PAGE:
Many of these people are planning on doing translation themselves. Some will remain in Brazil. Others will go overseas. It doesn't matter; the ALEM linguistics course exists to serve all. And Bob and I were both tremendously gratified to discover that the computer lab that we had set up during our previous visit was being heavily used. Both teachers and students were very grateful for it, and ALEM looks forward to years of benefit from our work.
There are big changes taking place in the electronic publishing industry, and it was with that in mind that a number of our publishing technical people in Dallas decided to get everyone together to make sure that we were “on the same page”. They believed so strongly in this that they even paid for room and board for around twenty-five people from all over the world. So on the 27th of March we all gathered together to begin five intense days of technical discussion.
Front of dorm on Dallas center
Here is the dormitory at the International Linguistics Center. This is the place where not only guests such as myself stay, but many linguistics students also live here while taking the course. My room was to the left and in the rear.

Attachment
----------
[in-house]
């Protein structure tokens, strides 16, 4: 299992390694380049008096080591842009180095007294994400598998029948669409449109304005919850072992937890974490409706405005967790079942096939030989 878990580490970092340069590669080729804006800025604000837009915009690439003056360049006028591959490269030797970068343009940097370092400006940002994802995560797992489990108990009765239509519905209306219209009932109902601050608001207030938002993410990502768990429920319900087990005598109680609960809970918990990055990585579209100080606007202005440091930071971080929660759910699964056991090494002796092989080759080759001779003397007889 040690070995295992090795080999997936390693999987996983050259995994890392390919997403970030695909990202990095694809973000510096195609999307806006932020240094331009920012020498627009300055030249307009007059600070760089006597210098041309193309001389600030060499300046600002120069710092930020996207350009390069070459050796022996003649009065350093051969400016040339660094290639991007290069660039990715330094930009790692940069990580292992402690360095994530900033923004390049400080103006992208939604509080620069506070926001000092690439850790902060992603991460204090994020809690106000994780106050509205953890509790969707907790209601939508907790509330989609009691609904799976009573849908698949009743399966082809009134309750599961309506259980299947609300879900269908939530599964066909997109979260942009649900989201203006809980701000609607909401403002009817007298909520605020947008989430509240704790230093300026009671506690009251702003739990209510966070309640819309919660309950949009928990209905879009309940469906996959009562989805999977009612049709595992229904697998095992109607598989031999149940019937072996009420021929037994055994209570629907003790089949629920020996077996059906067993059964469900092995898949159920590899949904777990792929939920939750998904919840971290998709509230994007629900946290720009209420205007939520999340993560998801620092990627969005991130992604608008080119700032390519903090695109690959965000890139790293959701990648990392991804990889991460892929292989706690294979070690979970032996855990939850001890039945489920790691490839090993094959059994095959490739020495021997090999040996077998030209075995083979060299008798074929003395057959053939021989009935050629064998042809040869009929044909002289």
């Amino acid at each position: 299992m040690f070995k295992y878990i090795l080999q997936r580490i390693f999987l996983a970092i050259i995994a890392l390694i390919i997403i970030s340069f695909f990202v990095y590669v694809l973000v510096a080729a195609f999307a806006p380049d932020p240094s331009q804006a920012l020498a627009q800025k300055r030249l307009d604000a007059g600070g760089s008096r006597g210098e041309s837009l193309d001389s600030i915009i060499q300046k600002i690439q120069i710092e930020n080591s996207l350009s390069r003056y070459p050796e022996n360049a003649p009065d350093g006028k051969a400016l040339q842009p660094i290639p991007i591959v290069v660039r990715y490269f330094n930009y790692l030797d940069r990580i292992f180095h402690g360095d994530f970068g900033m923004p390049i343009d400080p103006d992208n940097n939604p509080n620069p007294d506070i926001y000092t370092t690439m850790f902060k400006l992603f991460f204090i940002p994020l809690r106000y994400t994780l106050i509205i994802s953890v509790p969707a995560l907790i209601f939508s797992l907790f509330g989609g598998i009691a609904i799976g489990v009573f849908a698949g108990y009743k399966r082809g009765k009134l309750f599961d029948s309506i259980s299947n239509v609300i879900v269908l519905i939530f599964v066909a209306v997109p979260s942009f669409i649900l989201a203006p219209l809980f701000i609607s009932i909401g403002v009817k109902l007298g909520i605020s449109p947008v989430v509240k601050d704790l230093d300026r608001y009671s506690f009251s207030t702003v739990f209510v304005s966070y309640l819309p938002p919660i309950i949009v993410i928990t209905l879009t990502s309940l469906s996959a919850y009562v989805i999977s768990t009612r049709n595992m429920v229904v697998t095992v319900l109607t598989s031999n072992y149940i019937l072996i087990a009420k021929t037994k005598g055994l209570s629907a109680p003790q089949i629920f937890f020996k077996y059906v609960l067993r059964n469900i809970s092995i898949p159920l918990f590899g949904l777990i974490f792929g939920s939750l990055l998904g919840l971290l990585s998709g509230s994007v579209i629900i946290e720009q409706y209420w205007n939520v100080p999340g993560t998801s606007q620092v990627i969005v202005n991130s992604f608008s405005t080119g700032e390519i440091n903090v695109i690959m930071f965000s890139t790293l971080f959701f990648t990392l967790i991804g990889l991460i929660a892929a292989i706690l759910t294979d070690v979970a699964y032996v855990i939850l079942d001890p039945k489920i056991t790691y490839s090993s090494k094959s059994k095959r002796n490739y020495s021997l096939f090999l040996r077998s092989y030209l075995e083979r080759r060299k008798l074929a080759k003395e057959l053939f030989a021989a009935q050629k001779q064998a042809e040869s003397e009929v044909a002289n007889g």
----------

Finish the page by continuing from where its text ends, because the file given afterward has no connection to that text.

Publishing Technical Consultation in session
Here is the group during one of our many meetings. Most of the time was spent doing presentations such as this one, which were followed by question and answer sessions. Much information was exchanged, and I learned a lot.
As I mentioned above, this was merely the first of what the sponsors hope to be a regular series of meetings. With issues such as Unicode, text conversion, publishing programs, and such, we expect to have much material for discussion for many years to come.
This was a valuable time. Not only in helping out in Brasília, but in everything that I learned in Dallas. In order to do the job of supporting Bible translation in Brazil, it is often necessary to travel. The Body of Christ has many parts, and each must contribute to the whole for the body to function correctly.
And sometimes I wonder just how much someone else may have benefited from my presence…